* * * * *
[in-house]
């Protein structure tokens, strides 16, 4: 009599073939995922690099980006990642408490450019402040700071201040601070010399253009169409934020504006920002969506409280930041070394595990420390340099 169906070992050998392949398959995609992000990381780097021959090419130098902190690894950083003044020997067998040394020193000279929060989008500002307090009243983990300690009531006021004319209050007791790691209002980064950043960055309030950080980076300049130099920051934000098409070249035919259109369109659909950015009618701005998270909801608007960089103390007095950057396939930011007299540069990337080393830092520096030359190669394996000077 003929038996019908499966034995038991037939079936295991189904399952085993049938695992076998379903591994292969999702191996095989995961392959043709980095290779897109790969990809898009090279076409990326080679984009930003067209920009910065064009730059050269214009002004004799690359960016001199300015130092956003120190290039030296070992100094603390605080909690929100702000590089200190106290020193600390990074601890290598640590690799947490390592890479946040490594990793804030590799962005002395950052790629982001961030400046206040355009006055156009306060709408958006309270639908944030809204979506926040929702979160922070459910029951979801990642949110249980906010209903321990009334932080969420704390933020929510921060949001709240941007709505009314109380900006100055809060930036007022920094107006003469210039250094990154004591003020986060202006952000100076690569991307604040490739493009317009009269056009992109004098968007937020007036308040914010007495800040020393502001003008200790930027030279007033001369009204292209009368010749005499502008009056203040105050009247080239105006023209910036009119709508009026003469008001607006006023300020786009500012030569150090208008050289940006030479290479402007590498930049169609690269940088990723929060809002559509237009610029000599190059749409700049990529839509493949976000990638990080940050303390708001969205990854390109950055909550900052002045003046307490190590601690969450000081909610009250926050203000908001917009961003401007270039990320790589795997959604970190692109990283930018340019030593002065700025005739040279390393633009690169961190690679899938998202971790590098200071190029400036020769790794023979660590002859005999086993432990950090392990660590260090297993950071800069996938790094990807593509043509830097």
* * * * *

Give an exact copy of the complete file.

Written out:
[in-house]
């Protein structure tokens, strides 16, 4: 009599073939995922690099980006990642408490450019402040700071201040601070010399253009169409934020504006920002969506409280930041070394595990420390340099 169906070992050998392949398959995609992000990381780097021959090419130098902190690894950083003044020997067998040394020193000279929060989008500002307090009243983990300690009531006021004319209050007791790691209002980064950043960055309030950080980076300049130099920051934000098409070249035919259109369109659909950015009618701005998270909801608007960089103390007095950057396939930011007299540069990337080393830092520096030359190669394996000077 003929038996019908499966034995038991037939079936295991189904399952085993049938695992076998379903591994292969999702191996095989995961392959043709980095290779897109790969990809898009090279076409990326080679984009930003067209920009910065064009730059050269214009002004004799690359960016001199300015130092956003120190290039030296070992100094603390605080909690929100702000590089200190106290020193600390990074601890290598640590690799947490390592890479946040490594990793804030590799962005002395950052790629982001961030400046206040355009006055156009306060709408958006309270639908944030809204979506926040929702979160922070459910029951979801990642949110249980906010209903321990009334932080969420704390933020929510921060949001709240941007709505009314109380900006100055809060930036007022920094107006003469210039250094990154004591003020986060202006952000100076690569991307604040490739493009317009009269056009992109004098968007937020007036308040914010007495800040020393502001003008200790930027030279007033001369009204292209009368010749005499502008009056203040105050009247080239105006023209910036009119709508009026003469008001607006006023300020786009500012030569150090208008050289940006030479290479402007590498930049169609690269940088990723929060809002559509237009610029000599190059749409700049990529839509493949976000990638990080940050303390708001969205990854390109950055909550900052002045003046307490190590601690969450000081909610009250926050203000908001917009961003401007270039990320790589795997959604970190692109990283930018340019030593002065700025005739040279390393633009690169961190690679899938998202971790590098200071190029400036020769790794023979660590002859005999086993432990950090392990660590260090297993950071800069996938790094990807593509043509830097």